Federal judge trims attorneys' fees request in Flint water settlement
A federal judge has trimmed a request for attorneys’ fees tied to the $626 million Flint water settlement. But not by much.
Attorneys had requested more than $200 million. The request drew criticism from some Flint residents and others who considered it excessive.
In the order issued Friday, U.S. District Judge Judith Levy reduced the fee request for the lead attorneys and other lawyers who’ve spent years represented tens of thousands of plaintiffs. Levy also approved another $46 million in other expenses and fees.
In her order, Judge Judith Levy wrote:
“The Court must balance society’s strong interest in paying lawyers for their work and encouraging counsel to accept similar engagements in the future with the important interest in maximizing the Claimants’ Monetary Awards.”
Michael Pitt is the co-lead counsel in the Flint water lawsuit. He estimates Levy’s order will mean attorneys will receive around $190 million.
Bob Dorigo Jones with the group Michigan Lawsuit Abuse Watch. He says the residents of Flint have been “victimized again” by Judge Levy’s order.
“It’s a massive amount that, bottom line, hurts the people of Flint and takes money away from them that they deserve,” said Jones, “It should be closer to half of what they got.”
But attorney Michael Pitt defends the attorneys’ fees decision. He says a “village of attorneys” spent years and thousands of hours building and pursuing this settlement.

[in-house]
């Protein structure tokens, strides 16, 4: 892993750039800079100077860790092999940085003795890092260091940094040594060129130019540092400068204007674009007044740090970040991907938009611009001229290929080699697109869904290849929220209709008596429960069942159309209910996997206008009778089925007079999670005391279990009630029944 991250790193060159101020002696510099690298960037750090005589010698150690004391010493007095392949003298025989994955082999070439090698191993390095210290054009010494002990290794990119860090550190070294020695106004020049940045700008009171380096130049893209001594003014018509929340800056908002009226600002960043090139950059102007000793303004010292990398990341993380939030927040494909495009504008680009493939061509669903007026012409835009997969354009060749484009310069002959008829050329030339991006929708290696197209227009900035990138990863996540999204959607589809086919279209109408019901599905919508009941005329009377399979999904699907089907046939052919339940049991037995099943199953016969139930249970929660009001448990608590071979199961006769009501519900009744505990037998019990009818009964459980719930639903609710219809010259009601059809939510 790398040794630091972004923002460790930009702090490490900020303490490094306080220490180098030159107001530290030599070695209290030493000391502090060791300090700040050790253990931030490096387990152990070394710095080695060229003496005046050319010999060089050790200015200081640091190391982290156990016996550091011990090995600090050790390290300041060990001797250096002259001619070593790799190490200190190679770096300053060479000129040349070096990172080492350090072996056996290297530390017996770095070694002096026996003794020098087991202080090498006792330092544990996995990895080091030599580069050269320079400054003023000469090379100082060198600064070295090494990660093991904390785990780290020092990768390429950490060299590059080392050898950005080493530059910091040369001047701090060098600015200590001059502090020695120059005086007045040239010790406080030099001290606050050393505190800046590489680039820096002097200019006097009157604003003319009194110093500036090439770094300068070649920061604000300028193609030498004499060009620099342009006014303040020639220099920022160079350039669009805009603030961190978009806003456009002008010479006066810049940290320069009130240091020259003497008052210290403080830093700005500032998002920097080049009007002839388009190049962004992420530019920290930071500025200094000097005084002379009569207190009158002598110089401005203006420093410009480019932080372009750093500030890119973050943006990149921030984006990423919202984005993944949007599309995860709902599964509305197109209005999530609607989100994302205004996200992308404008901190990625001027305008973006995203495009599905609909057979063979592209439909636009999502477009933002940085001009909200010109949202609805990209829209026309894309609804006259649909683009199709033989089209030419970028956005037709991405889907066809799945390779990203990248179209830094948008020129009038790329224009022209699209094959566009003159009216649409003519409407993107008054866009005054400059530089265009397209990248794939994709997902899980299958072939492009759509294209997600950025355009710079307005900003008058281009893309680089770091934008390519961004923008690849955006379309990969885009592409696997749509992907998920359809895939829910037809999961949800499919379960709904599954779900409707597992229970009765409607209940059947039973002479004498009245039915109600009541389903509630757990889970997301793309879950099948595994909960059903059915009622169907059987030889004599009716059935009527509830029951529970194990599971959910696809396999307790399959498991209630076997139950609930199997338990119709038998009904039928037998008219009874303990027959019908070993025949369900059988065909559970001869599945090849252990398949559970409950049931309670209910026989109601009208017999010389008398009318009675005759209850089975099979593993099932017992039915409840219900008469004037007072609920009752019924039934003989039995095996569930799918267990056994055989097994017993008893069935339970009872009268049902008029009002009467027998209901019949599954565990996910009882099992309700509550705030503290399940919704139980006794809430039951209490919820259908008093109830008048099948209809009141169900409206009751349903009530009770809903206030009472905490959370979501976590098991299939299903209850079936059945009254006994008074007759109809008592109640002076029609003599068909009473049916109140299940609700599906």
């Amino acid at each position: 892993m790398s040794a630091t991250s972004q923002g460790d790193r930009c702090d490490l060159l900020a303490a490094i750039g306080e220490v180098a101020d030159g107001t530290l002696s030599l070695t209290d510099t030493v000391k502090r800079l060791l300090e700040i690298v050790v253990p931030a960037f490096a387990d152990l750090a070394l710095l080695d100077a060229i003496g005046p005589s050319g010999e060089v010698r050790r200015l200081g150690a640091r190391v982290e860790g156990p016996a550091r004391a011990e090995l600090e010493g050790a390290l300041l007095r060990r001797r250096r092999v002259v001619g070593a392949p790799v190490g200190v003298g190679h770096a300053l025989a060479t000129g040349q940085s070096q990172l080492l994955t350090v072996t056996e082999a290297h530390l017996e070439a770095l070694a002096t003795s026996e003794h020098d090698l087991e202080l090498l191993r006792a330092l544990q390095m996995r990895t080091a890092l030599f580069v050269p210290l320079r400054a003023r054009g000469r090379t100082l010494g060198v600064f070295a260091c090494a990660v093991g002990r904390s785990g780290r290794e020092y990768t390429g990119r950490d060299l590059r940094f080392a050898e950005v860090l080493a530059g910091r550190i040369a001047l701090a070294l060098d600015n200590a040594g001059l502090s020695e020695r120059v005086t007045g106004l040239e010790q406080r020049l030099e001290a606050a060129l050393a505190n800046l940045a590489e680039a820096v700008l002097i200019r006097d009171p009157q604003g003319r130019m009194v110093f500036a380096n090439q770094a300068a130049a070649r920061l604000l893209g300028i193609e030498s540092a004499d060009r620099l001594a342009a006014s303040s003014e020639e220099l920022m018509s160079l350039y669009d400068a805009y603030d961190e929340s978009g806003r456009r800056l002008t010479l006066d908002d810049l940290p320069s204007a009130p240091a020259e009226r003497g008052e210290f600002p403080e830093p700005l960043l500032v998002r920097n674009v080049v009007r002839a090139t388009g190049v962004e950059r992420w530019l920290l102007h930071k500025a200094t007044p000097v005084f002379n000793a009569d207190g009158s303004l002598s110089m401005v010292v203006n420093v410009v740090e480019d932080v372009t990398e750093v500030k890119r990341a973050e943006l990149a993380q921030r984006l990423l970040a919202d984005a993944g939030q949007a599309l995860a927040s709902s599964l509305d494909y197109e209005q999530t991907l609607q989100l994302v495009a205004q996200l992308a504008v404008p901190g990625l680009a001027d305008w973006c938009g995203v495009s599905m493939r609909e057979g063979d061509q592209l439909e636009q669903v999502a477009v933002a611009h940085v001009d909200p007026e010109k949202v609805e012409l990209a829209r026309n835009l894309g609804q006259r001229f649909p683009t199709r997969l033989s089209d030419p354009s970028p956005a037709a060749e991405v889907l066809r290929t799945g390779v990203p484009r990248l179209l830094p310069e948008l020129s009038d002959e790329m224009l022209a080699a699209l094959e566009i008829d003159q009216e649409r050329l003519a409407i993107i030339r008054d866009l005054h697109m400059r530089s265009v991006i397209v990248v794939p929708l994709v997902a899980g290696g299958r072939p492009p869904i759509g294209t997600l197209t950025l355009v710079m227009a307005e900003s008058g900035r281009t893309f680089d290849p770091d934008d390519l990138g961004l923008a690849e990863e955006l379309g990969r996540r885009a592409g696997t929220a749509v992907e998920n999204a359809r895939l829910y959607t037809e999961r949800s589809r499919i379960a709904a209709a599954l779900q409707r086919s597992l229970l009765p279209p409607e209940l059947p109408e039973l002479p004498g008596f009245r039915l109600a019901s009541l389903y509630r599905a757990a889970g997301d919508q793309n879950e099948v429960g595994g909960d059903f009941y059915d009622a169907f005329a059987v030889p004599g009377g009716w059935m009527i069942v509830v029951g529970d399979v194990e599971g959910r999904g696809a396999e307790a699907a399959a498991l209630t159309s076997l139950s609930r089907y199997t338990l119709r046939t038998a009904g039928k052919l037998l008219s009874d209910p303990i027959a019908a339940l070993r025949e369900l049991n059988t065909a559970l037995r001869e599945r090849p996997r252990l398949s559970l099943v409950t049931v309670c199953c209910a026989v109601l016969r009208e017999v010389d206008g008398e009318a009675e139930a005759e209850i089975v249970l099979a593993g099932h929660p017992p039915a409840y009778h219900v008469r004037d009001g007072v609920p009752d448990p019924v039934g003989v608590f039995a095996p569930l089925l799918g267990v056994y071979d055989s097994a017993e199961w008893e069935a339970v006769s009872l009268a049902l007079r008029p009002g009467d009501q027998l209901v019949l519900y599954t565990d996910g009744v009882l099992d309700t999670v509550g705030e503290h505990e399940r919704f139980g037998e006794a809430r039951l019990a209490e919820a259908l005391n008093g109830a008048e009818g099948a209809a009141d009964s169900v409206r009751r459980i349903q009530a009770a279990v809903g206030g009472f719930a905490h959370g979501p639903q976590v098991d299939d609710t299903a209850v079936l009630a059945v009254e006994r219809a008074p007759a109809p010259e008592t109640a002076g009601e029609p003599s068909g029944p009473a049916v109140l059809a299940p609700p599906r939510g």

“This is not excessive when you take into account the amount of work that was required,” said Pitt.
The state of Michigan is contributing $600 million to the Flint water settlement. The rest of the money is coming from the city of Flint, McLaren Flint Hospitaly, and Rowe Professional Services.
State Attorney General Dana Nessel issued a statement after the judge’s ruling saying the order brings the plaintiffs a “step closer” to receiving compensation.
“I continue to encourage registrants to review the latest information to best understand how to file their claim” said Nessel.
More than 50,000 people have signed on as plaintiffs in the case, potentially eligible for a share of the settlement. They have until May 12 to submit their paperwork with the claims administrator.
Nearly 80% of the settlement is earmarked for plaintiffs who were children during the Flint water crisis. Young children are most at-risk of long-term health problems related to exposure to high levels of lead.
The Flint water crisis began in 2014 when the city’s drinking water source was switched to save money. The city was taken off Detroit’s water system and began getting its tap water from the Flint River. But the river water was not properly treated with anti-corrosives. The improperly treated water damaged pipes, releasing lead and other contaminants into the city’s drinking water.
The water source was switched back to the Detroit system in October, 2015. But that was after testing showed elevated blood lead levels in Flint children.
This settlement does not end all Flint water crisis related litigation.
Individuals who are not part of this settlement may pursue their own lawsuits against the state of Michigan, city of Flint and the businesses taking part in the settlement.
There are also lawsuit proceeding against two private contractors and the U.S. Environmental Protection Agency.